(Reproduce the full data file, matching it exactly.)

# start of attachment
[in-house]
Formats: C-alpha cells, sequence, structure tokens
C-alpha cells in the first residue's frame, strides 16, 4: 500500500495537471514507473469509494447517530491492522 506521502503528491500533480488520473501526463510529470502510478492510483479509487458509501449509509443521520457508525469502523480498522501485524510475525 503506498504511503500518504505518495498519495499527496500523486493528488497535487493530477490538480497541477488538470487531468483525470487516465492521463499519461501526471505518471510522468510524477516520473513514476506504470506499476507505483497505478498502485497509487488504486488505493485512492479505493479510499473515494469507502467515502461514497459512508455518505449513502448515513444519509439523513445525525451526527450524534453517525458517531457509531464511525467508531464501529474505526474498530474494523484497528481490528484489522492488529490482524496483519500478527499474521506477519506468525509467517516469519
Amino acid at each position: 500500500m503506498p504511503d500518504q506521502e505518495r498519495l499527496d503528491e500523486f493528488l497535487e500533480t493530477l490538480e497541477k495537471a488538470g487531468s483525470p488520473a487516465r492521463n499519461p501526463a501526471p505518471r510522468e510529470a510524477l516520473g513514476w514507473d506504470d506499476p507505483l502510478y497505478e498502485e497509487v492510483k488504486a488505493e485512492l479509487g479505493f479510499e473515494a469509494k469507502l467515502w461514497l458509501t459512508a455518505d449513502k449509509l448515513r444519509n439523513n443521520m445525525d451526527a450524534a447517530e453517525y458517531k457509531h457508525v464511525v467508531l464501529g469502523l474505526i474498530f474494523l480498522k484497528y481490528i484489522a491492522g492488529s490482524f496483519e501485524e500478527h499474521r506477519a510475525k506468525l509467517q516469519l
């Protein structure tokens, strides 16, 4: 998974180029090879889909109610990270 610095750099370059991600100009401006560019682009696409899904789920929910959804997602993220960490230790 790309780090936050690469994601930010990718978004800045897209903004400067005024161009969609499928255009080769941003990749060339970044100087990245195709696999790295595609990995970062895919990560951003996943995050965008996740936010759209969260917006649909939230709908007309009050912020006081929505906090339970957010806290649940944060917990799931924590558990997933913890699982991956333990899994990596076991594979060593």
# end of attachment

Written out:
[in-house]
Formats: C-alpha cells, sequence, structure tokens
C-alpha cells in the first residue's frame, strides 16, 4: 500500500495537471514507473469509494447517530491492522 506521502503528491500533480488520473501526463510529470502510478492510483479509487458509501449509509443521520457508525469502523480498522501485524510475525 503506498504511503500518504505518495498519495499527496500523486493528488497535487493530477490538480497541477488538470487531468483525470487516465492521463499519461501526471505518471510522468510524477516520473513514476506504470506499476507505483497505478498502485497509487488504486488505493485512492479505493479510499473515494469507502467515502461514497459512508455518505449513502448515513444519509439523513445525525451526527450524534453517525458517531457509531464511525467508531464501529474505526474498530474494523484497528481490528484489522492488529490482524496483519500478527499474521506477519506468525509467517516469519
Amino acid at each position: 500500500m503506498p504511503d500518504q506521502e505518495r498519495l499527496d503528491e500523486f493528488l497535487e500533480t493530477l490538480e497541477k495537471a488538470g487531468s483525470p488520473a487516465r492521463n499519461p501526463a501526471p505518471r510522468e510529470a510524477l516520473g513514476w514507473d506504470d506499476p507505483l502510478y497505478e498502485e497509487v492510483k488504486a488505493e485512492l479509487g479505493f479510499e473515494a469509494k469507502l467515502w461514497l458509501t459512508a455518505d449513502k449509509l448515513r444519509n439523513n443521520m445525525d451526527a450524534a447517530e453517525y458517531k457509531h457508525v464511525v467508531l464501529g469502523l474505526i474498530f474494523l480498522k484497528y481490528i484489522a491492522g492488529s490482524f496483519e501485524e500478527h499474521r506477519a510475525k506468525l509467517q516469519l
């Protein structure tokens, strides 16, 4: 998974180029090879889909109610990270 610095750099370059991600100009401006560019682009696409899904789920929910959804997602993220960490230790 790309780090936050690469994601930010990718978004800045897209903004400067005024161009969609499928255009080769941003990749060339970044100087990245195709696999790295595609990995970062895919990560951003996943995050965008996740936010759209969260917006649909939230709908007309009050912020006081929505906090339970957010806290649940944060917990799931924590558990997933913890699982991956333990899994990596076991594979060593």